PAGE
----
All right. Thinking along these lines got me interested in learning how babies acquire and express language. How and when do they start speaking? What words do they use first, and why? Could I find traces of how a newborn starts to form a Me set?

I was drawn to Holinger's book because it deals specifically with the communication of babies before they can talk: and so it might hold clues as to how babies think and acquire language.

And it does hold those clues. A baby, when born, is a completely dependent person whose survival depends largely on its ability to communicate its needs, in the hope of having these met by someone. According to the researchers on whom Holinger draws, these needs are expressed in exactly nine discrete ways. These basic, inborn expressions of affect become refined and combined into the full suite of adult emotions. In this view,the basic affects anger and "dissmell" combine to become contempt, for example.

Holinger stresses the importance of helping children learn how to verbalize what they're feeling. In this way they--we--learn to talk about feelings instead of simply acting on them. We develop self-awareness and "tension-regulation". We become able to say "I'm angry" instead of punching someone in the head.

In my terms, this means recognizing feelings as recurring, nameable things, and giving them labels--words. The feelings themselves are not conceptions. Only the thoughts that recognize and label them are. In my view, an unnamed feeling can't be part of Me. But a distilled conception that recognizes a feeling, like "I'm angry", can be. The thought "I'm angry" is not itself an emotion; it's a dispassionate thought that includes anger temporarily in the Me set. If it happens enough, a further thought might arise: "I'm an angry person". That would be an effort to include the feeling of anger permanently in one's own identity--to brand the feeling as belonging to Me. One then identifies with anger.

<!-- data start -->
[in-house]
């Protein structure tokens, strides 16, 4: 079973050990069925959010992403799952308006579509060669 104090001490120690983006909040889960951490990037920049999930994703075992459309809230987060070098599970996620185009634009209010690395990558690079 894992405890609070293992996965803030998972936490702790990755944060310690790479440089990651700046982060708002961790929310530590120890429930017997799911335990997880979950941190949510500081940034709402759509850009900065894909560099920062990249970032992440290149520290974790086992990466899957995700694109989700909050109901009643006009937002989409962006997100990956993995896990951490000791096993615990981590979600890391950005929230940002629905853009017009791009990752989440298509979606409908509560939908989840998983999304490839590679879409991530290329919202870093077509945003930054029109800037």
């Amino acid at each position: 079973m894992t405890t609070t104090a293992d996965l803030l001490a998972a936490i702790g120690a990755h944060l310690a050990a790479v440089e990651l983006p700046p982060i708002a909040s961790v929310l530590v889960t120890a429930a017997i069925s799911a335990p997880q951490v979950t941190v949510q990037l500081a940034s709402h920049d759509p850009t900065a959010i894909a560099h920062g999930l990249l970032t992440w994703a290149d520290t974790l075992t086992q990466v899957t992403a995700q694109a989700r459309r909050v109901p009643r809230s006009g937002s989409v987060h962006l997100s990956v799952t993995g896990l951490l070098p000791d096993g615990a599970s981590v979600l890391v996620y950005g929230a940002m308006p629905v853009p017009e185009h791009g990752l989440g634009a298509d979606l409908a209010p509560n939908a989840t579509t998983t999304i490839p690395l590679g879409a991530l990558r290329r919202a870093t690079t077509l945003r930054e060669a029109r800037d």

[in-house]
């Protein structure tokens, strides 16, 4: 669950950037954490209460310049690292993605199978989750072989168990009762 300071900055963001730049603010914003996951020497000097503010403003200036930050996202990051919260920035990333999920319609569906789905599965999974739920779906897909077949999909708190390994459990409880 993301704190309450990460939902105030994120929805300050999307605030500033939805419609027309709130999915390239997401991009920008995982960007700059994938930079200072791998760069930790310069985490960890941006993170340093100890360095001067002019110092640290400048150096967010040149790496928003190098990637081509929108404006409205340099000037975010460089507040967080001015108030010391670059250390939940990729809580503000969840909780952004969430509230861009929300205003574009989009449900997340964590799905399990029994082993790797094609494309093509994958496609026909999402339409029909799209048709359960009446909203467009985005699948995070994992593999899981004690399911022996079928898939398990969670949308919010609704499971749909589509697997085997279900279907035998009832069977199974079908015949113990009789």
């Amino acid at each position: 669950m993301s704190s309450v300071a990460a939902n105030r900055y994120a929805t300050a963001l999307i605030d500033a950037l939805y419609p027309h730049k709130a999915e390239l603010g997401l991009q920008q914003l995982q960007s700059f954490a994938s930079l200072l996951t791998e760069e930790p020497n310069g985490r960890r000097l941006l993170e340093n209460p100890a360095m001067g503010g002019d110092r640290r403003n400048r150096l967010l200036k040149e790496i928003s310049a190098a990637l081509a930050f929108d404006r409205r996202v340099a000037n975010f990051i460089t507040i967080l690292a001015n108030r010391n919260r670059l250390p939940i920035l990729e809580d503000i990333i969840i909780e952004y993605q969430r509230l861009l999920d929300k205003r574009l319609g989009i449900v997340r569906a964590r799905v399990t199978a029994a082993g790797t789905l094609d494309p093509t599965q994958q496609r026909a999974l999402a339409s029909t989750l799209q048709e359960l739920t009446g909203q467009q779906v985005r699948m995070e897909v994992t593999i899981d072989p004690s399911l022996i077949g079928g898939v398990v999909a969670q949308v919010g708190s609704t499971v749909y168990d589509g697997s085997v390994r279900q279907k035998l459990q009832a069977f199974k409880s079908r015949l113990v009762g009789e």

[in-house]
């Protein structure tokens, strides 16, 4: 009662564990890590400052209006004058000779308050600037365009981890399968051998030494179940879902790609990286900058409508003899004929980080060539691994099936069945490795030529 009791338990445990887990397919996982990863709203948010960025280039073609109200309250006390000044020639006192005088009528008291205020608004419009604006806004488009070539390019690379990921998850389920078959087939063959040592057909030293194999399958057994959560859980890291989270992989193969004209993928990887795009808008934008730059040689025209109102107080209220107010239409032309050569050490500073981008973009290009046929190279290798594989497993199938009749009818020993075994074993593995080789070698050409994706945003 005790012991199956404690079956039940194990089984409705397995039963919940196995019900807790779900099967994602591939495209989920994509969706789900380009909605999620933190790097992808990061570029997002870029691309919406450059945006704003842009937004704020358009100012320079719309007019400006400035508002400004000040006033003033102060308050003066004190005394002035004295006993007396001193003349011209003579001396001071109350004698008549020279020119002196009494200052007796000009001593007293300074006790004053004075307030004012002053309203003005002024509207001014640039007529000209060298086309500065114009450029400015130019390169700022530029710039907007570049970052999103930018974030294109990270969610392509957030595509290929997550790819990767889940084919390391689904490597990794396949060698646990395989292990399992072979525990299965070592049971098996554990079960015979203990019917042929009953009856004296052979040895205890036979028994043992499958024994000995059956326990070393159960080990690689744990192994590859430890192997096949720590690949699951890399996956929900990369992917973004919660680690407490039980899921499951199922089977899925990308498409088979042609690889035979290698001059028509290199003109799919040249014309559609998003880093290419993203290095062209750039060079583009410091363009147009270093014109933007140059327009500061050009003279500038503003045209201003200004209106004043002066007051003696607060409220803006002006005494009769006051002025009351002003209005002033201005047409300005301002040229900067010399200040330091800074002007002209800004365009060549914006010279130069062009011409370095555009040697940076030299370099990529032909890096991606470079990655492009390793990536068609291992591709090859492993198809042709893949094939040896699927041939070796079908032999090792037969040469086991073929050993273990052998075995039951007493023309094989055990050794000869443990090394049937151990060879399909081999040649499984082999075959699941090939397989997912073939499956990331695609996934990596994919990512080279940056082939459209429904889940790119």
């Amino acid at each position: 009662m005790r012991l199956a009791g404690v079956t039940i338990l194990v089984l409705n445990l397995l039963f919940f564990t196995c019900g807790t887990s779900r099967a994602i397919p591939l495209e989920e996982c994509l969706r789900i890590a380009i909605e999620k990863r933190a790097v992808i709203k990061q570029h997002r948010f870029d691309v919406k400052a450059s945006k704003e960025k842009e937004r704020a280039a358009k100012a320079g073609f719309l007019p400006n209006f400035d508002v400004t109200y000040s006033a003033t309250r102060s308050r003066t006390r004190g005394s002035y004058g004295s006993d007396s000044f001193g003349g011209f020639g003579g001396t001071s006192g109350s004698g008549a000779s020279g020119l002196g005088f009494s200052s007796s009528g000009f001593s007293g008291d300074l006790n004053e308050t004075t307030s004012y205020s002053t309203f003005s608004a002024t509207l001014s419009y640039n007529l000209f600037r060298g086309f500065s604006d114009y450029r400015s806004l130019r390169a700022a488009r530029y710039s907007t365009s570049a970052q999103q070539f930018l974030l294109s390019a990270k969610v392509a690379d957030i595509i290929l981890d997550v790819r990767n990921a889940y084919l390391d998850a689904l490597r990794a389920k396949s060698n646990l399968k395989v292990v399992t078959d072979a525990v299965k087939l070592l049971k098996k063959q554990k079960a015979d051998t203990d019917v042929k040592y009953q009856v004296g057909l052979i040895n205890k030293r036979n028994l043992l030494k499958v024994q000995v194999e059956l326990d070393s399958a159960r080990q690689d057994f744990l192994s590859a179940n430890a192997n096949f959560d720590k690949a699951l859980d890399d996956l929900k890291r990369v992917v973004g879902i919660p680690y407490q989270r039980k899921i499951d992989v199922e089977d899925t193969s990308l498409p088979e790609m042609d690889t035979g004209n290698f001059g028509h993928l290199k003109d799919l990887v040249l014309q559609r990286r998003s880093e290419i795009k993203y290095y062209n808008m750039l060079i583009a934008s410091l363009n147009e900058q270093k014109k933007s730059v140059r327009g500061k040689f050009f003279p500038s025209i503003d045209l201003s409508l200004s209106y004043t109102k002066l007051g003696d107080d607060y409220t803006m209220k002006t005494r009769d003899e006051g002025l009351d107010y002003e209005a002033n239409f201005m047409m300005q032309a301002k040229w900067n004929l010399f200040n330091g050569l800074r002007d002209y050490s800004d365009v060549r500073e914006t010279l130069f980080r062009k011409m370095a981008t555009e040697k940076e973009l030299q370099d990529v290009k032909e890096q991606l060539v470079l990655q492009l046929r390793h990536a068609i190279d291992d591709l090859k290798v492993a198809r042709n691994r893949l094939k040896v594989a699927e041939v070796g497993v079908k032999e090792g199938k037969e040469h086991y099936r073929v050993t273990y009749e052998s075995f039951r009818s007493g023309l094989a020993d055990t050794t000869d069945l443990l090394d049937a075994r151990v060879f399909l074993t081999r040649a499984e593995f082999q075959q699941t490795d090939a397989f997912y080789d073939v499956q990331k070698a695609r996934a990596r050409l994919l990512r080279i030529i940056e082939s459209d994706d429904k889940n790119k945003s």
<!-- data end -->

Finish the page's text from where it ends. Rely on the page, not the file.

These are just a few thoughts. There is a great deal more here to think about. For one thing, my Buddhist training had much to say about emotions vs. conceptions, and their natures. One way of looking at emotion is as a raw energy that in itself has no particular flavor or color; it is just dynamic and powerful, or perhaps simply naked dynamism and power. This is one way of looking at the view of Vajrayana Buddhism. When the energy is colored, we experience it as a specific emotion, such as anger or desire. It takes on qualities and attracts concepts that support it and "explain" it and so on. From this point of view, our inward "talking" about our "feeling" can actually distance us from its intrinsic power and purity.

As often happens, I've said more than I expected here, without really going where I thought I wanted to go. So be it! The writer shoots from the hip here, and the bullets go where they go.

Labels: , , , ,


Post a Comment

Links to this post:

Create a Link

<< Home